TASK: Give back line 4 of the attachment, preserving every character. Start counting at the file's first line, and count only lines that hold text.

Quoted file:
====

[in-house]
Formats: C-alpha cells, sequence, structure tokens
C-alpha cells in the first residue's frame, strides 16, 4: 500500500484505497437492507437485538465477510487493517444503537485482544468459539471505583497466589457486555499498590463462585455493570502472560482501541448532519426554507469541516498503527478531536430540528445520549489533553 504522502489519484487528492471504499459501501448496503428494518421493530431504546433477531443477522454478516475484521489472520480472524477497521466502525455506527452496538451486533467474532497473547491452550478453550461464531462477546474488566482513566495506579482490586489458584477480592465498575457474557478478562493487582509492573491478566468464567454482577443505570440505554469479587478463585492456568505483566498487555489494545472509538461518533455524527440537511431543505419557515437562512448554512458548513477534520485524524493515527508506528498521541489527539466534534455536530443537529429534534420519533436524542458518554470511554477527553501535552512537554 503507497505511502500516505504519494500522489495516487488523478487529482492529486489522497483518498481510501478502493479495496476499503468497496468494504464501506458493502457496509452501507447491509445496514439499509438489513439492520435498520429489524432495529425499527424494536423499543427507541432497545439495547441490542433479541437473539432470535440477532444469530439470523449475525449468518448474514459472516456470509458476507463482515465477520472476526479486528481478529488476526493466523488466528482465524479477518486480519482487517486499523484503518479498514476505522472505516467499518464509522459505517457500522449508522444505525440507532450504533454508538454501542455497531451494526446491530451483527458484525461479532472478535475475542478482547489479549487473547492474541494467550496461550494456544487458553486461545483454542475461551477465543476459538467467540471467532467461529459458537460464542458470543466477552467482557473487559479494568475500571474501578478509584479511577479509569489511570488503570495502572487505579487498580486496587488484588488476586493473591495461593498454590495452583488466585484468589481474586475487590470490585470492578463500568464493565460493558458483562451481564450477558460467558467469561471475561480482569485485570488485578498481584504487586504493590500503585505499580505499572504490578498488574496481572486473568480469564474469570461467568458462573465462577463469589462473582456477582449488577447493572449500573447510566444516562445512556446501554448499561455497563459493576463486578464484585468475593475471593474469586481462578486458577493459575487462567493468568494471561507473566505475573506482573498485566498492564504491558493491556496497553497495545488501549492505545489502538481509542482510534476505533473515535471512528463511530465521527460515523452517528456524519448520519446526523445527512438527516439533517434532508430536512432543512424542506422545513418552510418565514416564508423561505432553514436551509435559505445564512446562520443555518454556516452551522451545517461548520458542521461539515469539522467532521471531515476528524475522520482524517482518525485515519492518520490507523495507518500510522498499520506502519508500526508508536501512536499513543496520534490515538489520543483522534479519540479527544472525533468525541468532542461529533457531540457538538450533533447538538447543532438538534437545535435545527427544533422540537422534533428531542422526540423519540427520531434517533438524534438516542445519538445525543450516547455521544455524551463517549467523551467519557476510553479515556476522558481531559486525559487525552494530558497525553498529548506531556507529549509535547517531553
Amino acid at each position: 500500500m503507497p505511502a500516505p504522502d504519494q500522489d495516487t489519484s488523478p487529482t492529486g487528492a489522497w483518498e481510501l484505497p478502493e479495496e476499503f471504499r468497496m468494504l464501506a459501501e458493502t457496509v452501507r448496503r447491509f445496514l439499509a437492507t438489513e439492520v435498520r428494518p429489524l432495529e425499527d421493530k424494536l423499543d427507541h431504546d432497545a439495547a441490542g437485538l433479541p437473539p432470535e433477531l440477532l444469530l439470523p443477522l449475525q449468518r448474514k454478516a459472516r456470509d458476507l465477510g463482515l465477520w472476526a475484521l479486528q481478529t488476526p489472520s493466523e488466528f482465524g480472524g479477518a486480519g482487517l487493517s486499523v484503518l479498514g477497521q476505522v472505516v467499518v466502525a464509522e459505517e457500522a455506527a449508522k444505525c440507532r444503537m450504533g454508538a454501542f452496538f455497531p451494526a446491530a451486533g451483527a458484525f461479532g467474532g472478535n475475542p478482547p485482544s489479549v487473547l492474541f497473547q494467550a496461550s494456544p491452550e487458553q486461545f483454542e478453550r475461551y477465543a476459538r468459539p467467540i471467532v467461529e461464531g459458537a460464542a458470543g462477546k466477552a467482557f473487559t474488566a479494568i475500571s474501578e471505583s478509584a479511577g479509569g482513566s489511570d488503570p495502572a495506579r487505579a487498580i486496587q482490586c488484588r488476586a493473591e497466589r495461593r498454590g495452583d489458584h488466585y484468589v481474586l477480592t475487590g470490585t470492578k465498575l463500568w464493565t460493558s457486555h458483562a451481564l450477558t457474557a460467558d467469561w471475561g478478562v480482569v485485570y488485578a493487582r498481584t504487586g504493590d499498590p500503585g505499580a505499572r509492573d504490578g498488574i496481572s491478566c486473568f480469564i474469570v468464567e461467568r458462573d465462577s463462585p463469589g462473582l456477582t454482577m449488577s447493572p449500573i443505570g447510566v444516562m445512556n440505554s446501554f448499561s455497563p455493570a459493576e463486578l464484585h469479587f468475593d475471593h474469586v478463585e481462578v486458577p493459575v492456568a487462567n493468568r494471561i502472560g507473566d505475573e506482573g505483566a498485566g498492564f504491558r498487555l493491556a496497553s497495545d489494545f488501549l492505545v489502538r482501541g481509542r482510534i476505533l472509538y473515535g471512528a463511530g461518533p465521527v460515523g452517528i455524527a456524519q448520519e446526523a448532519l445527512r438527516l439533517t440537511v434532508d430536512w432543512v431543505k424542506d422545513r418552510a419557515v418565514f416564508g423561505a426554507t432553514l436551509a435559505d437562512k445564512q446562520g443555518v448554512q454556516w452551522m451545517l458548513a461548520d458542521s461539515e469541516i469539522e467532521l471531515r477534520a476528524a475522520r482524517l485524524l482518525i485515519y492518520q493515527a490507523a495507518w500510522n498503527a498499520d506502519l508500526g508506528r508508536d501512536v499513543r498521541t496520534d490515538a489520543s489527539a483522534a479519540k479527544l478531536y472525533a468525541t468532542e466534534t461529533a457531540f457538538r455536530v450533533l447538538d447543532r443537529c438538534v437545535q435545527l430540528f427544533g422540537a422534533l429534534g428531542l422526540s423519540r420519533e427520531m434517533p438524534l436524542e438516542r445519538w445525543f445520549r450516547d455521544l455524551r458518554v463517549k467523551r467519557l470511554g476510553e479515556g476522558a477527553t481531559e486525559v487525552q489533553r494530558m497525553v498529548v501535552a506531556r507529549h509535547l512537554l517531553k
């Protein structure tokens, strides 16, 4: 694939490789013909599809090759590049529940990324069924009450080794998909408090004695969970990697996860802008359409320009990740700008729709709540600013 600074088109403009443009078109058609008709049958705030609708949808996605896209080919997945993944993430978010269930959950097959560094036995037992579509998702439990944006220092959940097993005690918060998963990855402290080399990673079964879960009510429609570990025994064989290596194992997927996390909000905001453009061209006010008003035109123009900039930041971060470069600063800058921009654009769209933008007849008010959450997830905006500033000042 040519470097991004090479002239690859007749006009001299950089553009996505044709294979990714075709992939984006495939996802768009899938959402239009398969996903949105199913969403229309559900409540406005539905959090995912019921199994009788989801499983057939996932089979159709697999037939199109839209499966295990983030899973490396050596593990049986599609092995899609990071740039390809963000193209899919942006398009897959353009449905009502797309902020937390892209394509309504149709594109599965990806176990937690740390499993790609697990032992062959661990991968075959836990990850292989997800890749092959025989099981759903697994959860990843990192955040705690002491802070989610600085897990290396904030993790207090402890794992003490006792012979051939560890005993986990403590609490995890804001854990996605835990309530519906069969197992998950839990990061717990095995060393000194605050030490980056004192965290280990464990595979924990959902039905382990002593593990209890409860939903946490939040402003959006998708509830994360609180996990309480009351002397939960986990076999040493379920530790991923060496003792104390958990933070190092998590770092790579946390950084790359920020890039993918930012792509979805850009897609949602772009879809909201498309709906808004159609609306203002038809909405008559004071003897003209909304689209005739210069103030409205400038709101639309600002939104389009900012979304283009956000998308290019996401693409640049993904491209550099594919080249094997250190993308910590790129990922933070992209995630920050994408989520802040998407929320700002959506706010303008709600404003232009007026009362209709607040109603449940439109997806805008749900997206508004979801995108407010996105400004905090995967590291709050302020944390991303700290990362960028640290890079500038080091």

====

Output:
Amino acid at each position: 500500500m503507497p505511502a500516505p504522502d504519494q500522489d495516487t489519484s488523478p487529482t492529486g487528492a489522497w483518498e481510501l484505497p478502493e479495496e476499503f471504499r468497496m468494504l464501506a459501501e458493502t457496509v452501507r448496503r447491509f445496514l439499509a437492507t438489513e439492520v435498520r428494518p429489524l432495529e425499527d421493530k424494536l423499543d427507541h431504546d432497545a439495547a441490542g437485538l433479541p437473539p432470535e433477531l440477532l444469530l439470523p443477522l449475525q449468518r448474514k454478516a459472516r456470509d458476507l465477510g463482515l465477520w472476526a475484521l479486528q481478529t488476526p489472520s493466523e488466528f482465524g480472524g479477518a486480519g482487517l487493517s486499523v484503518l479498514g477497521q476505522v472505516v467499518v466502525a464509522e459505517e457500522a455506527a449508522k444505525c440507532r444503537m450504533g454508538a454501542f452496538f455497531p451494526a446491530a451486533g451483527a458484525f461479532g467474532g472478535n475475542p478482547p485482544s489479549v487473547l492474541f497473547q494467550a496461550s494456544p491452550e487458553q486461545f483454542e478453550r475461551y477465543a476459538r468459539p467467540i471467532v467461529e461464531g459458537a460464542a458470543g462477546k466477552a467482557f473487559t474488566a479494568i475500571s474501578e471505583s478509584a479511577g479509569g482513566s489511570d488503570p495502572a495506579r487505579a487498580i486496587q482490586c488484588r488476586a493473591e497466589r495461593r498454590g495452583d489458584h488466585y484468589v481474586l477480592t475487590g470490585t470492578k465498575l463500568w464493565t460493558s457486555h458483562a451481564l450477558t457474557a460467558d467469561w471475561g478478562v480482569v485485570y488485578a493487582r498481584t504487586g504493590d499498590p500503585g505499580a505499572r509492573d504490578g498488574i496481572s491478566c486473568f480469564i474469570v468464567e461467568r458462573d465462577s463462585p463469589g462473582l456477582t454482577m449488577s447493572p449500573i443505570g447510566v444516562m445512556n440505554s446501554f448499561s455497563p455493570a459493576e463486578l464484585h469479587f468475593d475471593h474469586v478463585e481462578v486458577p493459575v492456568a487462567n493468568r494471561i502472560g507473566d505475573e506482573g505483566a498485566g498492564f504491558r498487555l493491556a496497553s497495545d489494545f488501549l492505545v489502538r482501541g481509542r482510534i476505533l472509538y473515535g471512528a463511530g461518533p465521527v460515523g452517528i455524527a456524519q448520519e446526523a448532519l445527512r438527516l439533517t440537511v434532508d430536512w432543512v431543505k424542506d422545513r418552510a419557515v418565514f416564508g423561505a426554507t432553514l436551509a435559505d437562512k445564512q446562520g443555518v448554512q454556516w452551522m451545517l458548513a461548520d458542521s461539515e469541516i469539522e467532521l471531515r477534520a476528524a475522520r482524517l485524524l482518525i485515519y492518520q493515527a490507523a495507518w500510522n498503527a498499520d506502519l508500526g508506528r508508536d501512536v499513543r498521541t496520534d490515538a489520543s489527539a483522534a479519540k479527544l478531536y472525533a468525541t468532542e466534534t461529533a457531540f457538538r455536530v450533533l447538538d447543532r443537529c438538534v437545535q435545527l430540528f427544533g422540537a422534533l429534534g428531542l422526540s423519540r420519533e427520531m434517533p438524534l436524542e438516542r445519538w445525543f445520549r450516547d455521544l455524551r458518554v463517549k467523551r467519557l470511554g476510553e479515556g476522558a477527553t481531559e486525559v487525552q489533553r494530558m497525553v498529548v501535552a506531556r507529549h509535547l512537554l517531553k